FRIDAY, Aug. 27 (HealthDay News) -- Positron emission tomography/computerized tomography (PET/CT) to detect [11C]choline uptake appears to be useful for re-evaluating prostate cancer disease stage for men who have increasing prostate-specific antigen (PSA) levels after radical prostatectomy and no evidence of disease on conventional imaging, according to a study in the September issue of The Journal of Urology.

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New Mechanism Found for Viral Suppression of Cell Defenses

FRIDAY, Aug. 27 (HealthDay News) -- Researchers have discovered a mechanism by which adenoviruses breach cellular defenses, and this could help explain how p53 tumor-suppressor genes are disabled in cancer cells and point the way to the development of new, more effective targeted cancer therapies; these findings have been published in the Aug. 26 issue of Nature.

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Type 2 Diabetes Susceptibility Alleles Tied to BMI in Children

THURSDAY, Aug. 26 (HealthDay News) -- In children who were born large for gestational age, certain type 2 diabetes susceptibility alleles are linked to low body mass index (BMI) at age 8, according to research published in the August issue of Diabetes.

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Diabetes, Insulin Resistance Tied to Alzheimer's Pathology

THURSDAY, Aug. 26 (HealthDay News) -- Individuals with type 2 diabetes and insulin resistance may be at an increased risk of developing brain plaques that are linked to Alzheimer's disease, according to a study published online Aug. 25 in Neurology.

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Study Links Genetic Variants to Fuchs's Corneal Dystrophy

WEDNESDAY, Aug. 25 (HealthDay News) -- Researchers have identified genetic variants that substantially increase the risk for Fuchs's corneal dystrophy (FCD), and their research has been published online Aug. 25 by the New England Journal of Medicine.

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Novel Targeted Therapy for Melanoma Shows Promise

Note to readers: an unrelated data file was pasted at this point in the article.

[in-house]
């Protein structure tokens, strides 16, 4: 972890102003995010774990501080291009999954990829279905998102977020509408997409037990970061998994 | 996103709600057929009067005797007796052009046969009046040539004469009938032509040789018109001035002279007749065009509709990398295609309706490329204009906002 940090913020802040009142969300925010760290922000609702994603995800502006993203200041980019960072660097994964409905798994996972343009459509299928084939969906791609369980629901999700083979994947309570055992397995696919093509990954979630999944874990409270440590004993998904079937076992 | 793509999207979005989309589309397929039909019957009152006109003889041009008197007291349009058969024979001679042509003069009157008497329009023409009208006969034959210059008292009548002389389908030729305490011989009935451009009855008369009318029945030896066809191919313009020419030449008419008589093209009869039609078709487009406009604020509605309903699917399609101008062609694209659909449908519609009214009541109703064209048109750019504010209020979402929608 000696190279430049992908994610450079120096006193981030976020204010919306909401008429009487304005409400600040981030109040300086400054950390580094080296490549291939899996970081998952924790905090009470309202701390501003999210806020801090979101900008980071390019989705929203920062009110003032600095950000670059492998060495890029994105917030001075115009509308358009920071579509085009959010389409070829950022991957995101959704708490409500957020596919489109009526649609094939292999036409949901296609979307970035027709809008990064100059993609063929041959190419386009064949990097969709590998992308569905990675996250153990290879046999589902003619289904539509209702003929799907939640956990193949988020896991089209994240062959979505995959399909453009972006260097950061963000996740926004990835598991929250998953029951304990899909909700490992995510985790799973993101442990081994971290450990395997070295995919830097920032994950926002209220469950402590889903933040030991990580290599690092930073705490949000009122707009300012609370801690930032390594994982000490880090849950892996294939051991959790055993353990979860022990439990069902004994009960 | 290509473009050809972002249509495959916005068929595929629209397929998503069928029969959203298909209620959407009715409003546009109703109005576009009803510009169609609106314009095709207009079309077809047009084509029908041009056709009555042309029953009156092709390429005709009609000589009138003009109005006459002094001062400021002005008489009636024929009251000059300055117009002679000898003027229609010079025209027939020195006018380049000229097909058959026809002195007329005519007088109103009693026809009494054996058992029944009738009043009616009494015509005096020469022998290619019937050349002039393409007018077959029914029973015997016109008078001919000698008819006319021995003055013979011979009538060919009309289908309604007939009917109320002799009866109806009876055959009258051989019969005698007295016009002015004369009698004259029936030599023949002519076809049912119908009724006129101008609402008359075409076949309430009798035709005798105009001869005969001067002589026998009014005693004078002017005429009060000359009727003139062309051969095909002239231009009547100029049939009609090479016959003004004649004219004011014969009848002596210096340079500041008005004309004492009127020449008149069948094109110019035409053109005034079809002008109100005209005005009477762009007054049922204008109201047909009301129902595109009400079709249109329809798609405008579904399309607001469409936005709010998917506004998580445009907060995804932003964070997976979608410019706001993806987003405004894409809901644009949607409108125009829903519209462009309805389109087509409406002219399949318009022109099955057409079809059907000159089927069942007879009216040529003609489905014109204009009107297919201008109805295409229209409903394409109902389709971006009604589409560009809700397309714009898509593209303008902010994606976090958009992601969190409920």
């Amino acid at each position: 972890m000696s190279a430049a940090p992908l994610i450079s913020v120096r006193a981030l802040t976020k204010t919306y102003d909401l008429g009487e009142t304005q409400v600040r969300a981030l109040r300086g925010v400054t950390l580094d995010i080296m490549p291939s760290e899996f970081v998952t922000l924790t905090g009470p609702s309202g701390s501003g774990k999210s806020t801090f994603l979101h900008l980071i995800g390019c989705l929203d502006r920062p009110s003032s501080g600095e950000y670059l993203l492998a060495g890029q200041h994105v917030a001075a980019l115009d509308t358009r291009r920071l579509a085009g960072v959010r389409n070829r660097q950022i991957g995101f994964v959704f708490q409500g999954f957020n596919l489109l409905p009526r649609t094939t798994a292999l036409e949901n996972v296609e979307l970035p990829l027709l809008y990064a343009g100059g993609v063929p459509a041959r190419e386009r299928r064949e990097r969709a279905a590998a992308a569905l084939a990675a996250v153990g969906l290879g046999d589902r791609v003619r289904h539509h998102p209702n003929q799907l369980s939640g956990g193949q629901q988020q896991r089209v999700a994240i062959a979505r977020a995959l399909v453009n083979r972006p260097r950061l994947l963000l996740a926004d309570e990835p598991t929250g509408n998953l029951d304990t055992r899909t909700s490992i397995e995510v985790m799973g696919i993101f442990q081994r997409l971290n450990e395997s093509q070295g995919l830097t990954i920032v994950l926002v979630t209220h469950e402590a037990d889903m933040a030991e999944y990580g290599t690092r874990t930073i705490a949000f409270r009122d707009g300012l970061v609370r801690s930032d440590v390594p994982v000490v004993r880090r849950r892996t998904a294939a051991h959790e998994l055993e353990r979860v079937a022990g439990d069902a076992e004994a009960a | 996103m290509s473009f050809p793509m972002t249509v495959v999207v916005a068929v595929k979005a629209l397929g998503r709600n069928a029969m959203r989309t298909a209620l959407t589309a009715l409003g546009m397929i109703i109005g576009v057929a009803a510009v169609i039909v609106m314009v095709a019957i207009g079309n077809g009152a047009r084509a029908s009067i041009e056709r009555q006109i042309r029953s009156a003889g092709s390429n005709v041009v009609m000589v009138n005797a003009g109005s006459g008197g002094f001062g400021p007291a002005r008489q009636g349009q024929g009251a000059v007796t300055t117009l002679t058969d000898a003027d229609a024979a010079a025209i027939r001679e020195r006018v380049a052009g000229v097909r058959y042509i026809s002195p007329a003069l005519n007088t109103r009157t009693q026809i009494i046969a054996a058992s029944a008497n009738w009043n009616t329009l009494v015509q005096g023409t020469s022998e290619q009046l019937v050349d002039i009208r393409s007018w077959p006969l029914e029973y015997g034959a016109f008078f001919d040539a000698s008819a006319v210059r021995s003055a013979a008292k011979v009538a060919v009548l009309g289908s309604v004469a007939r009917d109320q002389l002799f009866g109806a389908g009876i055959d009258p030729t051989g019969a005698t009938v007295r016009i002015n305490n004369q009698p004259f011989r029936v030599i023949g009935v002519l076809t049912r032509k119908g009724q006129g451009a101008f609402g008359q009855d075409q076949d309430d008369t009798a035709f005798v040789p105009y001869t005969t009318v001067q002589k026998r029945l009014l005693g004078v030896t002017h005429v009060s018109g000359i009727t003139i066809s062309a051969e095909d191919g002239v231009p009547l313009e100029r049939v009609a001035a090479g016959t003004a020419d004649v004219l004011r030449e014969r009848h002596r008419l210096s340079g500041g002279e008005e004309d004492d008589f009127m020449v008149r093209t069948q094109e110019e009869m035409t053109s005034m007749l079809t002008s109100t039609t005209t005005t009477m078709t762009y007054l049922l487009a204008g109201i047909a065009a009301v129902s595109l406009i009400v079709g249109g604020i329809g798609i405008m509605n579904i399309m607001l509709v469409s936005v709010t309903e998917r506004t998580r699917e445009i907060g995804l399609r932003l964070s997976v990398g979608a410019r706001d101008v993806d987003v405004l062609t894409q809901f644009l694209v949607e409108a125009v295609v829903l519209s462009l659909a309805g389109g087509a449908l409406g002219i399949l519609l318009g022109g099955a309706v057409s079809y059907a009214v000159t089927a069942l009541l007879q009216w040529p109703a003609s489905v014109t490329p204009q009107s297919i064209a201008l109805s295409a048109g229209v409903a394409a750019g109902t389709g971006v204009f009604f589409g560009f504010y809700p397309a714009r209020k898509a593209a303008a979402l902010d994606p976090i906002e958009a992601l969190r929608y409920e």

WEDNESDAY, Aug. 25 (HealthDay News) -- Therapy targeting the V600E BRAF mutation found in many melanoma tumors can result in complete or partial tumor regression in most patients, according to a study in the Aug. 26 issue of the New England Journal of Medicine.

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Berberine Linked to Impaired Muscle Metabolism in Mice

WEDNESDAY, Aug. 25 (HealthDay News) -- The herbal compound berberine stimulates the expression of atrogin-1, leading to protein degradation, suppression of protein synthesis, and muscle atrophy in a mouse model of type 2 diabetes, according to research published in the August issue of Diabetes.

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Elevated CRP Has Robust Link to Higher A-Fib Risk

WEDNESDAY, Aug. 25 (HealthDay News) -- Higher levels of plasma C-reactive protein (CRP) are robustly associated with a higher risk of atrial fibrillation, but elevated levels don't necessarily increase the risk, according to research published in the Aug. 31 issue of the Journal of the American College of Cardiology.

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Genetic Variants Associated With End-Stage Renal Disease

TUESDAY, Aug. 24 (HealthDay News) -- Genetic variants in protein kinase C-β 1 (PRKCB1) genes, the genes implicated in the development of complications in diabetes, are associated with the risk of end-stage renal disease (ESRD) in Chinese individuals with type 2 diabetes, according to a study in the Aug. 25 issue of the Journal of the American Medical Association.

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Virus May Be Associated With Chronic Fatigue Syndrome

TUESDAY, Aug. 24 (HealthDay News) -- Researchers have found evidence of the murine leukemia virus (MLV) in a group of patients with chronic fatigue syndrome (CFS); their findings were published online Aug. 23 in the Proceedings of the National Academy of Sciences.

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Researchers Isolate BRCA2 Protein for First Time

MONDAY, Aug. 23 (HealthDay News) -- For the first time, scientists have purified the entire protein encoded by BRCA2, allowing for a better understanding of the molecular mechanisms linking BRCA2 to cancer and DNA repair; the findings are reported in three articles published online Aug. 22 in Nature and Nature Structural & Molecular Biology.

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β Cells Still Functioning in Long-Time Diabetes Patients

MONDAY, Aug. 23 (HealthDay News) -- Some patients with type 1 diabetes mellitus (T1DM) still have functional pancreatic β cells after 50 years despite prolonged autoimmune and metabolic stress, suggesting that autoimmune stress reduction with stimulation of β cell regeneration could improve insulin production in individuals with diabetes, according to research published online Aug. 10 in Diabetes.

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High A1C Tied to Heart Failure in Those Without Diabetes